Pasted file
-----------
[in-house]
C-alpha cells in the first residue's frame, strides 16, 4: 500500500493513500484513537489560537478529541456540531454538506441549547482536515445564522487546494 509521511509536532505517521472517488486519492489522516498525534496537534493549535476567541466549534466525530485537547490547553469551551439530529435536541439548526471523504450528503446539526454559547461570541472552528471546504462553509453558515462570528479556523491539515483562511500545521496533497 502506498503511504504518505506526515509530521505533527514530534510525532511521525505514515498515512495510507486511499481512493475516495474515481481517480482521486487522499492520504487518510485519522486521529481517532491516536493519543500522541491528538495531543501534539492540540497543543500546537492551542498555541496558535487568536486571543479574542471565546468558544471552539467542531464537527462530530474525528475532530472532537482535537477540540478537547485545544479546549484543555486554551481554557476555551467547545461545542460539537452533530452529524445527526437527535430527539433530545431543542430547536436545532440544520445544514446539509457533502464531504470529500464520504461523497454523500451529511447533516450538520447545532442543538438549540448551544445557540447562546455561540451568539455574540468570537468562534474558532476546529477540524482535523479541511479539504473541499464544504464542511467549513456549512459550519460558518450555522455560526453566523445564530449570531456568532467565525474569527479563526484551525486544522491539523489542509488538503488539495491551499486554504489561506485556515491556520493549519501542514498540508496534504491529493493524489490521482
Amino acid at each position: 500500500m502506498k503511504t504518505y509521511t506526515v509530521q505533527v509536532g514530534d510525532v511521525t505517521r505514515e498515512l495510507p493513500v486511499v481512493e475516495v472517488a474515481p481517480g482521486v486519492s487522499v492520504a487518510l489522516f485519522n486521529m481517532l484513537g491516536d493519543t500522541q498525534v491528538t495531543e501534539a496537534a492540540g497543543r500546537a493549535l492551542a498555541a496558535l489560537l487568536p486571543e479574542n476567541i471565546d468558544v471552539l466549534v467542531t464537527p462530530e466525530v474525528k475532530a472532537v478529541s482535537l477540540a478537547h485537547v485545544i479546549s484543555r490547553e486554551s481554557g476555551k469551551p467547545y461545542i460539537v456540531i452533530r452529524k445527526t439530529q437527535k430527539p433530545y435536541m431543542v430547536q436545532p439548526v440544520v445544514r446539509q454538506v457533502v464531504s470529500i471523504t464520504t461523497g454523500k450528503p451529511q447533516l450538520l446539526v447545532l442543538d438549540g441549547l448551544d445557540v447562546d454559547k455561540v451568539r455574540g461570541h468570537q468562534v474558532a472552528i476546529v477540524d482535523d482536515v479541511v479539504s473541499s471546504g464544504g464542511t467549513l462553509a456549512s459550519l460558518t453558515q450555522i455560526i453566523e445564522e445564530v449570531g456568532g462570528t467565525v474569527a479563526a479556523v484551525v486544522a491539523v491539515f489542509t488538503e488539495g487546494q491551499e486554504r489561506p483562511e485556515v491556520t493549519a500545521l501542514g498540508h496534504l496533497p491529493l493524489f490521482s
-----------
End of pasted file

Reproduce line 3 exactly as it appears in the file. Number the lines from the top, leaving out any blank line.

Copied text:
Amino acid at each position: 500500500m502506498k503511504t504518505y509521511t506526515v509530521q505533527v509536532g514530534d510525532v511521525t505517521r505514515e498515512l495510507p493513500v486511499v481512493e475516495v472517488a474515481p481517480g482521486v486519492s487522499v492520504a487518510l489522516f485519522n486521529m481517532l484513537g491516536d493519543t500522541q498525534v491528538t495531543e501534539a496537534a492540540g497543543r500546537a493549535l492551542a498555541a496558535l489560537l487568536p486571543e479574542n476567541i471565546d468558544v471552539l466549534v467542531t464537527p462530530e466525530v474525528k475532530a472532537v478529541s482535537l477540540a478537547h485537547v485545544i479546549s484543555r490547553e486554551s481554557g476555551k469551551p467547545y461545542i460539537v456540531i452533530r452529524k445527526t439530529q437527535k430527539p433530545y435536541m431543542v430547536q436545532p439548526v440544520v445544514r446539509q454538506v457533502v464531504s470529500i471523504t464520504t461523497g454523500k450528503p451529511q447533516l450538520l446539526v447545532l442543538d438549540g441549547l448551544d445557540v447562546d454559547k455561540v451568539r455574540g461570541h468570537q468562534v474558532a472552528i476546529v477540524d482535523d482536515v479541511v479539504s473541499s471546504g464544504g464542511t467549513l462553509a456549512s459550519l460558518t453558515q450555522i455560526i453566523e445564522e445564530v449570531g456568532g462570528t467565525v474569527a479563526a479556523v484551525v486544522a491539523v491539515f489542509t488538503e488539495g487546494q491551499e486554504r489561506p483562511e485556515v491556520t493549519a500545521l501542514g498540508h496534504l496533497p491529493l493524489f490521482s